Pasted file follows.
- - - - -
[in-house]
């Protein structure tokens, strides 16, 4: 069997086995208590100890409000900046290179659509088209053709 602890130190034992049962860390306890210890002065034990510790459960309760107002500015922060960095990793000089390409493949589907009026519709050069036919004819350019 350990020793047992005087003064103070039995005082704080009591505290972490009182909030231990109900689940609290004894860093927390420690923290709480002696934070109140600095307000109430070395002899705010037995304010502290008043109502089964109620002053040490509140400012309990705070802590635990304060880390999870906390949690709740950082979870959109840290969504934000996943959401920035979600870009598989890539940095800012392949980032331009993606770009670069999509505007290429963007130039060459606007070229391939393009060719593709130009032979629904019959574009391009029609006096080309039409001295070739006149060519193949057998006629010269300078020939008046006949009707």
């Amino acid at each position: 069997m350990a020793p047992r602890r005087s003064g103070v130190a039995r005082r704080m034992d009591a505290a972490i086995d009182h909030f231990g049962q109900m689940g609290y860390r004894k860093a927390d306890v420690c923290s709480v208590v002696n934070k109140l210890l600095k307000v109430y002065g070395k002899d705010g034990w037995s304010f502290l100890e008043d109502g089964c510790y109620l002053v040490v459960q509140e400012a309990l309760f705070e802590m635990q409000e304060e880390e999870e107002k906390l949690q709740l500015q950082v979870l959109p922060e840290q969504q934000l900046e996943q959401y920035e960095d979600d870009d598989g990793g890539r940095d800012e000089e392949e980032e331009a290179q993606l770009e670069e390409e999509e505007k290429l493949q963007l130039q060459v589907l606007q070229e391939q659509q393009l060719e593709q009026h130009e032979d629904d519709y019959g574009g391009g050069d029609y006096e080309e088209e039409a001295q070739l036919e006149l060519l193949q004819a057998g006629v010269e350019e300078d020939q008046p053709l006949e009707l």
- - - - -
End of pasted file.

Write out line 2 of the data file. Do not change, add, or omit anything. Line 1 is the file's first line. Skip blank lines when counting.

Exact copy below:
């Protein structure tokens, strides 16, 4: 069997086995208590100890409000900046290179659509088209053709 602890130190034992049962860390306890210890002065034990510790459960309760107002500015922060960095990793000089390409493949589907009026519709050069036919004819350019 350990020793047992005087003064103070039995005082704080009591505290972490009182909030231990109900689940609290004894860093927390420690923290709480002696934070109140600095307000109430070395002899705010037995304010502290008043109502089964109620002053040490509140400012309990705070802590635990304060880390999870906390949690709740950082979870959109840290969504934000996943959401920035979600870009598989890539940095800012392949980032331009993606770009670069999509505007290429963007130039060459606007070229391939393009060719593709130009032979629904019959574009391009029609006096080309039409001295070739006149060519193949057998006629010269300078020939008046006949009707």